But before I launch into this, I must quote the second most famous pirate of all time:
And thirdly, the code is more what you'd call "guidelines" than actual rules. Welcome aboard.
So, here goes:
2) Don't just think about writing, or stare at a screen knowing that if you can just get through this one scene, you'll be able to continue. Write.
3) Listen to your dreams, day or night. Write them down. This sometimes means getting up in the wee hours and sitting, shivering, wrapped in a blanket in the dark of the living room with the glow of the laptop computer illuminating your face, and writing until you have all the stuff you need down. This means ignoring your spousal unit when s/he calls out with annoyance from the bedroom. This sometimes means heading straight from the shower to the computer and trying to write your ideas down before they disappear while trying not to drip on the keyboard, and then discovering that you still have soap in your ear. Don't worry about it; the soap will wash off, even after it dries. It sometimes means pulling over on the side of the road and scribbling frantically into a notebook as the rush of passing trucks rocks your car.
4) (Taken from Steven Brust, somewhere along the line) Write what you think is cool. If you think it is cool, there will be other people who think it's cool. If you don't think it's cool, nobody else will.
5) Find a Writing Place that works for you. For me, a semi-crowded coffee shop works perfectly. The multiple conversations around me act as a white noise when I need to concentrate, and a resource when I need a tone, a phrase, a gesture or expression that just isn't coming to me. In a quieter space, I find that the tap of a single person's fingers on a keyboard, the rustle of a page turned or clink of a coffee cup, the sound of the dog getting up, stretching, and lying down again become distractions that block writing. But that's just me. Other people will need other surroundings.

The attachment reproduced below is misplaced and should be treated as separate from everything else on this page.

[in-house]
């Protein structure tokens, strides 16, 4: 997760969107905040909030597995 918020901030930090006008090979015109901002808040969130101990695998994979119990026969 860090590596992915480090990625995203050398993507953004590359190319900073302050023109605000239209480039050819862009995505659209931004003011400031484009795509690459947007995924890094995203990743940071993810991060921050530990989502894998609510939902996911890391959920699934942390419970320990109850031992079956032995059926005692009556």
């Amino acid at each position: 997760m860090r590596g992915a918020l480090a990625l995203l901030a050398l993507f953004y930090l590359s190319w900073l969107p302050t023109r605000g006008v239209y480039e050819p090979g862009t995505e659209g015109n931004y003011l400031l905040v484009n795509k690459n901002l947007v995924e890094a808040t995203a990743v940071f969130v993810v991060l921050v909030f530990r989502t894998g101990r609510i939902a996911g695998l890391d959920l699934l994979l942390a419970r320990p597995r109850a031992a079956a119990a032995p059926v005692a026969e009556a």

6) Do not read anything while you are writing that is similar stylistically to your current project or that deals with the same themes, tropes, etc. I find that when I do that, little bits of that other writer gets mixed in with my story, and I cannot disentangle the two. I think this is because, for me, much of what I write gestates in dreamland, and when I read a really good story, I tend to dream about it, as well. If there are too many similarities, dream-logic starts intermingling them. I end up putting aside either the book I'm reading or the story I'm writing so that I can create distance between the two.
6a) If you are going to read something, read things that are not related to what you are working on. Pay attention to the pieces of what you are reading that could be used to create an interesting twist in your own work.
6b) A friend of mine has the opposite view of this - read things that are similar stylistically and thematically to what you are working on. She says that it gives her insight of how particular blocks can be dealt with effectively. (By "blocks" I mean the places where we get stuck, either "where do I go from here," or "no matter how many times I rewrite this passage, it still sucks.")
7) Listen to your characters. They know what they want better than you do.
8) Make your villains real. Give them real desires and real needs and real personality. The villain is more important than the hero; the villain, in a sense, defines the hero, and when the villain is a two-dimensional cardboard caricature, the story will fall flat. If you can get your reader to empathize with the villain at least once in the story, you're likely to have a decent story.
9) Don't run out of coffee (or tea). Remember to eat once in a while, too.
10) Don't let anything distract away from your writing time, including (especially) Internet memes that require you to write up lists of rules.